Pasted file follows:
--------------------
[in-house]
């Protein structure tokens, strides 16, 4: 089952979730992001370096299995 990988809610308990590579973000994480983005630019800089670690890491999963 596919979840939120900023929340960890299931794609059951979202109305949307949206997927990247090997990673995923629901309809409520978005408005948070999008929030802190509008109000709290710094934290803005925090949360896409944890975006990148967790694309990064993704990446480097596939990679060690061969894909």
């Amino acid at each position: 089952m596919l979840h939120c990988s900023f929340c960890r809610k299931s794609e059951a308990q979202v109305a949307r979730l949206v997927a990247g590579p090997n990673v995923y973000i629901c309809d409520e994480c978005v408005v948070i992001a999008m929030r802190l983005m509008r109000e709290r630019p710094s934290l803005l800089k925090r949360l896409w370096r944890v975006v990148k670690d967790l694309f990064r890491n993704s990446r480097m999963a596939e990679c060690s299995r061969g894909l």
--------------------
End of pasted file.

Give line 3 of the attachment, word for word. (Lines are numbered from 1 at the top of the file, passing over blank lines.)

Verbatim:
């Amino acid at each position: 089952m596919l979840h939120c990988s900023f929340c960890r809610k299931s794609e059951a308990q979202v109305a949307r979730l949206v997927a990247g590579p090997n990673v995923y973000i629901c309809d409520e994480c978005v408005v948070i992001a999008m929030r802190l983005m509008r109000e709290r630019p710094s934290l803005l800089k925090r949360l896409w370096r944890v975006v990148k670690d967790l694309f990064r890491n993704s990446r480097m999963a596939e990679c060690s299995r061969g894909l």